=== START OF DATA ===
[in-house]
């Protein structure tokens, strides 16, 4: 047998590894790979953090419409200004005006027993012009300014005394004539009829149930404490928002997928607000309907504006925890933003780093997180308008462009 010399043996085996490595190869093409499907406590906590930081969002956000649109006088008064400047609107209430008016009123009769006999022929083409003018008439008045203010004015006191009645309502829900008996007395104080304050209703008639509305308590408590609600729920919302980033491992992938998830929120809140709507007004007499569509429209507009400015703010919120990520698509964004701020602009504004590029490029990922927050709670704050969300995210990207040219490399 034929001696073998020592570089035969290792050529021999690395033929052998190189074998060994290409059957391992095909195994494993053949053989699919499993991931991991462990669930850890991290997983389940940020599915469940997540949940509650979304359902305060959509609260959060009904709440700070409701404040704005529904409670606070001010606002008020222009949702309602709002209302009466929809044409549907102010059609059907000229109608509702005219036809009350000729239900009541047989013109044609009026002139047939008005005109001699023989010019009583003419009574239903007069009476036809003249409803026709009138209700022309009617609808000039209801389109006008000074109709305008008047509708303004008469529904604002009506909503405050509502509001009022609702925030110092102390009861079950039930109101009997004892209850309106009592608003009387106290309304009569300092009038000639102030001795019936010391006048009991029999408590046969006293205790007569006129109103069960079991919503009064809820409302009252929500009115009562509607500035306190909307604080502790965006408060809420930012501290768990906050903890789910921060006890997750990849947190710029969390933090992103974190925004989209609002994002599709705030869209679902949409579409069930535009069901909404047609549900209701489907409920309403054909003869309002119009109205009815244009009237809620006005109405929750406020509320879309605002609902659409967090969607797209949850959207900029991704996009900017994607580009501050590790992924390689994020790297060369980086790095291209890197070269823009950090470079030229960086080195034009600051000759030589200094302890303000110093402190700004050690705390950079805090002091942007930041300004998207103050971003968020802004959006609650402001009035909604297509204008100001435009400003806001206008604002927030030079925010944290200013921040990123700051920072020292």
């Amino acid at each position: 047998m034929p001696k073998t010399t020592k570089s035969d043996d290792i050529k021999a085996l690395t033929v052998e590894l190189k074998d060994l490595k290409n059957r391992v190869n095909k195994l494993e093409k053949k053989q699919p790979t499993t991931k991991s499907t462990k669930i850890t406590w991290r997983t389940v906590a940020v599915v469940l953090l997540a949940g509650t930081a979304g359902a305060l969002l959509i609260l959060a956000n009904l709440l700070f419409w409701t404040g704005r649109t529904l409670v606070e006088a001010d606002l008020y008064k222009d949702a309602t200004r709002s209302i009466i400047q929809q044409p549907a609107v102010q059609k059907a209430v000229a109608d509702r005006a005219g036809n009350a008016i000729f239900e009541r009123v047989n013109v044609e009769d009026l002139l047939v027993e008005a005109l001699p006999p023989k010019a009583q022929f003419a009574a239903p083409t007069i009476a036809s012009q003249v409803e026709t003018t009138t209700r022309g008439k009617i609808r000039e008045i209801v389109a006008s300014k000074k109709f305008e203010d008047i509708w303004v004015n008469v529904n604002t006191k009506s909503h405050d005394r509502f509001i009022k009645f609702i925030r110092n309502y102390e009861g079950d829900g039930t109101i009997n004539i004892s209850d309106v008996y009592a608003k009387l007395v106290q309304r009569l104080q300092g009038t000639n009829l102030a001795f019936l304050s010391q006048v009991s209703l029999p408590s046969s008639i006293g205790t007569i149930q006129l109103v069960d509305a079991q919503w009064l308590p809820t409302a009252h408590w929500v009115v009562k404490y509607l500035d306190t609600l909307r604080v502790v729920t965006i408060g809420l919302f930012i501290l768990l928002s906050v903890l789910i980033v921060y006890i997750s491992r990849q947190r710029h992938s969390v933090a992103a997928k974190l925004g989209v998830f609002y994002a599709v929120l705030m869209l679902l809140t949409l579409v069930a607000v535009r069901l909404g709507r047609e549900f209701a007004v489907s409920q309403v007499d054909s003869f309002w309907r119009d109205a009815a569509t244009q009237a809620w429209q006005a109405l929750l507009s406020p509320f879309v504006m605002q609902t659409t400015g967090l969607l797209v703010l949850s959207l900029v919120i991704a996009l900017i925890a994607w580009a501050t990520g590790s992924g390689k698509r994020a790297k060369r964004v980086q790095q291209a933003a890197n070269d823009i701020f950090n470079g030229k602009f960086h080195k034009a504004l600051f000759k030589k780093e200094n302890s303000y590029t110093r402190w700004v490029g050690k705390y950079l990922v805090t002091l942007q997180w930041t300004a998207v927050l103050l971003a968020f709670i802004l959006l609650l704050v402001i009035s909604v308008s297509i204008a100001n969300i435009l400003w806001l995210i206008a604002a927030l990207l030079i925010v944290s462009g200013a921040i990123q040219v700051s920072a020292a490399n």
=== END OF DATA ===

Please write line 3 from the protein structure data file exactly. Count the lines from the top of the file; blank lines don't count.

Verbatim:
């Amino acid at each position: 047998m034929p001696k073998t010399t020592k570089s035969d043996d290792i050529k021999a085996l690395t033929v052998e590894l190189k074998d060994l490595k290409n059957r391992v190869n095909k195994l494993e093409k053949k053989q699919p790979t499993t991931k991991s499907t462990k669930i850890t406590w991290r997983t389940v906590a940020v599915v469940l953090l997540a949940g509650t930081a979304g359902a305060l969002l959509i609260l959060a956000n009904l709440l700070f419409w409701t404040g704005r649109t529904l409670v606070e006088a001010d606002l008020y008064k222009d949702a309602t200004r709002s209302i009466i400047q929809q044409p549907a609107v102010q059609k059907a209430v000229a109608d509702r005006a005219g036809n009350a008016i000729f239900e009541r009123v047989n013109v044609e009769d009026l002139l047939v027993e008005a005109l001699p006999p023989k010019a009583q022929f003419a009574a239903p083409t007069i009476a036809s012009q003249v409803e026709t003018t009138t209700r022309g008439k009617i609808r000039e008045i209801v389109a006008s300014k000074k109709f305008e203010d008047i509708w303004v004015n008469v529904n604002t006191k009506s909503h405050d005394r509502f509001i009022k009645f609702i925030r110092n309502y102390e009861g079950d829900g039930t109101i009997n004539i004892s209850d309106v008996y009592a608003k009387l007395v106290q309304r009569l104080q300092g009038t000639n009829l102030a001795f019936l304050s010391q006048v009991s209703l029999p408590s046969s008639i006293g205790t007569i149930q006129l109103v069960d509305a079991q919503w009064l308590p809820t409302a009252h408590w929500v009115v009562k404490y509607l500035d306190t609600l909307r604080v502790v729920t965006i408060g809420l919302f930012i501290l768990l928002s906050v903890l789910i980033v921060y006890i997750s491992r990849q947190r710029h992938s969390v933090a992103a997928k974190l925004g989209v998830f609002y994002a599709v929120l705030m869209l679902l809140t949409l579409v069930a607000v535009r069901l909404g709507r047609e549900f209701a007004v489907s409920q309403v007499d054909s003869f309002w309907r119009d109205a009815a569509t244009q009237a809620w429209q006005a109405l929750l507009s406020p509320f879309v504006m605002q609902t659409t400015g967090l969607l797209v703010l949850s959207l900029v919120i991704a996009l900017i925890a994607w580009a501050t990520g590790s992924g390689k698509r994020a790297k060369r964004v980086q790095q291209a933003a890197n070269d823009i701020f950090n470079g030229k602009f960086h080195k034009a504004l600051f000759k030589k780093e200094n302890s303000y590029t110093r402190w700004v490029g050690k705390y950079l990922v805090t002091l942007q997180w930041t300004a998207v927050l103050l971003a968020f709670i802004l959006l609650l704050v402001i009035s909604v308008s297509i204008a100001n969300i435009l400003w806001l995210i206008a604002a927030l990207l030079i925010v944290s462009g200013a921040i990123q040219v700051s920072a020292a490399n």